Saturday, March 20, 2010

A social butterfly, not really

Louise Brooks was never a social butterfly. She was loner - especially at the end of her life.


Barry Paris concludes his sublime biography with these words."The real epitaph of Louise Brooks was a brutal one, inspired by her merciless self-criticism and intended neither for sympathy not for public consumption. She confided in a letter, a dozen years before she died, to her brother Theodore: "I have been taking stock of my 50 years since I left Wichita in 1922 at the age of 15 to become a dancer with Ruth St. Denis and Ted Shawn. How I have existed fills me with horror. For I failed in everything - spelling, arithmetic, riding, swimming, tennis, golf; dancing, singing, acting; wife, mistress, whore, friend. Even cooking. And I do not excuse myself with the usual escape of 'not trying.' I tried with all my heart."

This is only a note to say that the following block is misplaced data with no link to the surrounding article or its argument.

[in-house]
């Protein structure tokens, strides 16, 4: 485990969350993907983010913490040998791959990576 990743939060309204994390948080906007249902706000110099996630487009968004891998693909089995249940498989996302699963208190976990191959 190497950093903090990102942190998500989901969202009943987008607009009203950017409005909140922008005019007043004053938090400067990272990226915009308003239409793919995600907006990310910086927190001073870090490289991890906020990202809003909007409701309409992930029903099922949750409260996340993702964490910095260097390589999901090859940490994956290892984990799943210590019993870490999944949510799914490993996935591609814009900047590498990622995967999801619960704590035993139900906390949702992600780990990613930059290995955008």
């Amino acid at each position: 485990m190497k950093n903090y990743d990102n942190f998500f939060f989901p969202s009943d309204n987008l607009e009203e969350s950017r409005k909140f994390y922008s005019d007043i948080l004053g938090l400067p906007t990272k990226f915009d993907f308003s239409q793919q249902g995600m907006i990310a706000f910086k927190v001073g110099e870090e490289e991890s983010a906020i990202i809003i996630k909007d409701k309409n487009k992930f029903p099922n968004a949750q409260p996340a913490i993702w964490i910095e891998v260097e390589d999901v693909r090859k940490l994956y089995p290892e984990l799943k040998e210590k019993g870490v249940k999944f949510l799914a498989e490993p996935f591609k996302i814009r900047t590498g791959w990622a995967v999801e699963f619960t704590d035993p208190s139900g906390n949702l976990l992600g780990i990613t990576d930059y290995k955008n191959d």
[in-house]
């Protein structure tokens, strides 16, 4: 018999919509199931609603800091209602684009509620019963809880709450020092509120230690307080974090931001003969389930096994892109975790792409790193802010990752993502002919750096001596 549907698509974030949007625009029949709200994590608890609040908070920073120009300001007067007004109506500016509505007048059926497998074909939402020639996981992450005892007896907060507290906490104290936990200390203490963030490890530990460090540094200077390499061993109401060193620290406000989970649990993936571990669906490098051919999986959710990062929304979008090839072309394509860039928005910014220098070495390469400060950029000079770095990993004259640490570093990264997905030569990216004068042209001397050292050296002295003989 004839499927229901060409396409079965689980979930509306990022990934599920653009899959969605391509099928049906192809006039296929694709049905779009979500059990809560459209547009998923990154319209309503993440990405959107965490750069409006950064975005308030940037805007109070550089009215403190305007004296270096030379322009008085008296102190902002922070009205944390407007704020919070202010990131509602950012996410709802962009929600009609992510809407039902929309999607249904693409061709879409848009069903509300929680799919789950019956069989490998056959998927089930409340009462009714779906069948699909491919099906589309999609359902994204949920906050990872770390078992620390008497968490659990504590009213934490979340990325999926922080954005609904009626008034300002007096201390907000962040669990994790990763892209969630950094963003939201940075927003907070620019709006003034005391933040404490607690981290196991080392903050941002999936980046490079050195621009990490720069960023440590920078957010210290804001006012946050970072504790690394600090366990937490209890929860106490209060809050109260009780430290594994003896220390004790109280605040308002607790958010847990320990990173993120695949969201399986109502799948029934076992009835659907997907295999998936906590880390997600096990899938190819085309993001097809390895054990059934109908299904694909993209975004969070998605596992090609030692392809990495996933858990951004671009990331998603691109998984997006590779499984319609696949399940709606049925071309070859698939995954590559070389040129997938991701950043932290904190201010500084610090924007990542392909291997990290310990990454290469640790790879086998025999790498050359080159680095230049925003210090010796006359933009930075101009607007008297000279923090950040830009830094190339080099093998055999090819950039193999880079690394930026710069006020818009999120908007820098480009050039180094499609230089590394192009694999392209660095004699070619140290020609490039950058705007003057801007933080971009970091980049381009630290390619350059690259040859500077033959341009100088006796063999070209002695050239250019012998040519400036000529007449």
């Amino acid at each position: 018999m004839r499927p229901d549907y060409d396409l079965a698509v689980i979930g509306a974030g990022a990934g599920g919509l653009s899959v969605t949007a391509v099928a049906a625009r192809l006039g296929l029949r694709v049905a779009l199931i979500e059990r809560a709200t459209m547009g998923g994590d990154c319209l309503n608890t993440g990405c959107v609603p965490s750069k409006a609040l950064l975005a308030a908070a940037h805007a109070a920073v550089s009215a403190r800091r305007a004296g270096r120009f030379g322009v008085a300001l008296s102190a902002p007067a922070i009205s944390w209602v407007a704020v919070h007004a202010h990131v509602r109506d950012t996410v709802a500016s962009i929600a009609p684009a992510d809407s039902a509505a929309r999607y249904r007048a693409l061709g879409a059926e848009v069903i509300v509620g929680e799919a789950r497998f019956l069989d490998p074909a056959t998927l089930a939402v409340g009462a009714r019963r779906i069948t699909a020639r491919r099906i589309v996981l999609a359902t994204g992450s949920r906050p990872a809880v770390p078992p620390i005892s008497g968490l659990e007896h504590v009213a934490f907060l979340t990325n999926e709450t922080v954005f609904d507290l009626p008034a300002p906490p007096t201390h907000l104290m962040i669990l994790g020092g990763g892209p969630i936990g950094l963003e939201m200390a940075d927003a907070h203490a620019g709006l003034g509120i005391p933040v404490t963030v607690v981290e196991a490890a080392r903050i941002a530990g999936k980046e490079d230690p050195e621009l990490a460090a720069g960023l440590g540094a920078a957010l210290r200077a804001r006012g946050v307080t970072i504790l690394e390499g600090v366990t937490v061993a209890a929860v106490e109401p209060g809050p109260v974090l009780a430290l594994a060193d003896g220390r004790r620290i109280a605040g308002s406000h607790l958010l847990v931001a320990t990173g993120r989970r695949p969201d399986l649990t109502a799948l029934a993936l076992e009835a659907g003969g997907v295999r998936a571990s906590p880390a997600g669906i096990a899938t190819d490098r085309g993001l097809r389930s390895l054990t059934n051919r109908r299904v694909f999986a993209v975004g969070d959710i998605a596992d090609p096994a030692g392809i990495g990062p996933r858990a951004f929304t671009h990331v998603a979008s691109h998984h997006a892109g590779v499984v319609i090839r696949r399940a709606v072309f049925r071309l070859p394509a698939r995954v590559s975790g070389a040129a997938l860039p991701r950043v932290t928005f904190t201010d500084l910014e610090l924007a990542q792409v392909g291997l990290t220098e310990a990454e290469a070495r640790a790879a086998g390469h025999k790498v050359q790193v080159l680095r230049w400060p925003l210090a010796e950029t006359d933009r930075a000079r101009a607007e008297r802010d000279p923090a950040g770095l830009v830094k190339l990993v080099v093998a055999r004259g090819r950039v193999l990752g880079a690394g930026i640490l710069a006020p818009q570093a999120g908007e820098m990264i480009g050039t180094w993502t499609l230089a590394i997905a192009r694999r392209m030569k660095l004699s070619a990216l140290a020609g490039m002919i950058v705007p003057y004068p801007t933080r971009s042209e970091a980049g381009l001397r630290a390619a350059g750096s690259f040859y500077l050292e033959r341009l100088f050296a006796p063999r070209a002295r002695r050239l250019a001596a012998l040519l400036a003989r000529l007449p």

Was her beauty her tragedy?

3 comments:

  1. Her intelligence and impossibly high standards were her tragedy, coupled with a consuming self-loathing.

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  2. it seems that she was always looking for something more- and didn't find it...

    certainly not in 20s / 30s american film, with its fairly limited places for female actors especially-

    nor with her family, friends and lovers-
    all of whom were kept somewhat distant and apart...

    and neither in herself, sadly.

    and ironically, with regard to the great inspiration her life and work continues to provide to so many others.

    louise brooks only got it half-right when she said that she failed-
    or half-wrong as she might have it...

    as she only would have been a failure if she never stopped trying-
    so her greatest success was living life on her own terms...
    and inspiring others to do the same.

    vincent, in buffalo
    http://basicmagic.com

    ReplyDelete
  3. No, not her beauty, but what she termed 'the whole sexual truth'. Mr Flowers. The talent and the beauty were partially negated by his act, triggered the 'consuming self-loathing' Mercutia mentions and put in place the auto-destruct button she pressed so often. That she did so WELL in her life despite that is testament to her talent, beauty and sheer bloody-mindedness.

    ReplyDelete

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